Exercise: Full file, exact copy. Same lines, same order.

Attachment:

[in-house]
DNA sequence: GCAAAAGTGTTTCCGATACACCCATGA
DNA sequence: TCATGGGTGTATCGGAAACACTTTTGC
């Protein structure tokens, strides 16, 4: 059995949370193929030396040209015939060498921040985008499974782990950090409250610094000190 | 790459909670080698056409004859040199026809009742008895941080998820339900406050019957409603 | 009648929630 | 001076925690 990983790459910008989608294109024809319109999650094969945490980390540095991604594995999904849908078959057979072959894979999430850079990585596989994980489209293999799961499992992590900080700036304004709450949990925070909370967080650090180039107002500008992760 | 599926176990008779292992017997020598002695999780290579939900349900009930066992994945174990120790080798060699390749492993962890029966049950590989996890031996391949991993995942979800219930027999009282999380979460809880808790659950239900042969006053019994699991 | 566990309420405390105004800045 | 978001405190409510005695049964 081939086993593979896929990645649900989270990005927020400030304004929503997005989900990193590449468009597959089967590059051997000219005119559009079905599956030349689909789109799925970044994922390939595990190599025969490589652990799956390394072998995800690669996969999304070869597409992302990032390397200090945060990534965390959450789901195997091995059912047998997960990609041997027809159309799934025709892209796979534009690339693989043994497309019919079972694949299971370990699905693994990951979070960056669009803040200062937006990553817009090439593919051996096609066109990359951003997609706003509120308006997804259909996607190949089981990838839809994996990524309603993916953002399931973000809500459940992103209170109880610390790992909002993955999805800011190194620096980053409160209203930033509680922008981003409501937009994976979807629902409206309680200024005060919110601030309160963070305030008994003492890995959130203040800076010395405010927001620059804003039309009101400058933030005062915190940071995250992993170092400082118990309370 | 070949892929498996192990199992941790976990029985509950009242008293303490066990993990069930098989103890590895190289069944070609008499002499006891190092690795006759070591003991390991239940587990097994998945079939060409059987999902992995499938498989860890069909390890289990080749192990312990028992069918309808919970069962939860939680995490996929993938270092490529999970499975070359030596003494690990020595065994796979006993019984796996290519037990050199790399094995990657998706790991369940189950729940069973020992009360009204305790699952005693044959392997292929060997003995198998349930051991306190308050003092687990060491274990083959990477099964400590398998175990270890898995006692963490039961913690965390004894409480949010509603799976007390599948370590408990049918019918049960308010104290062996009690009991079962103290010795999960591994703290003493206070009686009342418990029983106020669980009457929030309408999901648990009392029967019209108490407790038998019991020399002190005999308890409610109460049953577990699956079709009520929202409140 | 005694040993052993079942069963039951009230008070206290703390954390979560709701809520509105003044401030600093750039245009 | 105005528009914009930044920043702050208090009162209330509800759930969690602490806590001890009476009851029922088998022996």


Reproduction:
[in-house]
DNA sequence: GCAAAAGTGTTTCCGATACACCCATGA
DNA sequence: TCATGGGTGTATCGGAAACACTTTTGC
């Protein structure tokens, strides 16, 4: 059995949370193929030396040209015939060498921040985008499974782990950090409250610094000190 | 790459909670080698056409004859040199026809009742008895941080998820339900406050019957409603 | 009648929630 | 001076925690 990983790459910008989608294109024809319109999650094969945490980390540095991604594995999904849908078959057979072959894979999430850079990585596989994980489209293999799961499992992590900080700036304004709450949990925070909370967080650090180039107002500008992760 | 599926176990008779292992017997020598002695999780290579939900349900009930066992994945174990120790080798060699390749492993962890029966049950590989996890031996391949991993995942979800219930027999009282999380979460809880808790659950239900042969006053019994699991 | 566990309420405390105004800045 | 978001405190409510005695049964 081939086993593979896929990645649900989270990005927020400030304004929503997005989900990193590449468009597959089967590059051997000219005119559009079905599956030349689909789109799925970044994922390939595990190599025969490589652990799956390394072998995800690669996969999304070869597409992302990032390397200090945060990534965390959450789901195997091995059912047998997960990609041997027809159309799934025709892209796979534009690339693989043994497309019919079972694949299971370990699905693994990951979070960056669009803040200062937006990553817009090439593919051996096609066109990359951003997609706003509120308006997804259909996607190949089981990838839809994996990524309603993916953002399931973000809500459940992103209170109880610390790992909002993955999805800011190194620096980053409160209203930033509680922008981003409501937009994976979807629902409206309680200024005060919110601030309160963070305030008994003492890995959130203040800076010395405010927001620059804003039309009101400058933030005062915190940071995250992993170092400082118990309370 | 070949892929498996192990199992941790976990029985509950009242008293303490066990993990069930098989103890590895190289069944070609008499002499006891190092690795006759070591003991390991239940587990097994998945079939060409059987999902992995499938498989860890069909390890289990080749192990312990028992069918309808919970069962939860939680995490996929993938270092490529999970499975070359030596003494690990020595065994796979006993019984796996290519037990050199790399094995990657998706790991369940189950729940069973020992009360009204305790699952005693044959392997292929060997003995198998349930051991306190308050003092687990060491274990083959990477099964400590398998175990270890898995006692963490039961913690965390004894409480949010509603799976007390599948370590408990049918019918049960308010104290062996009690009991079962103290010795999960591994703290003493206070009686009342418990029983106020669980009457929030309408999901648990009392029967019209108490407790038998019991020399002190005999308890409610109460049953577990699956079709009520929202409140 | 005694040993052993079942069963039951009230008070206290703390954390979560709701809520509105003044401030600093750039245009 | 105005528009914009930044920043702050208090009162209330509800759930969690602490806590001890009476009851029922088998022996």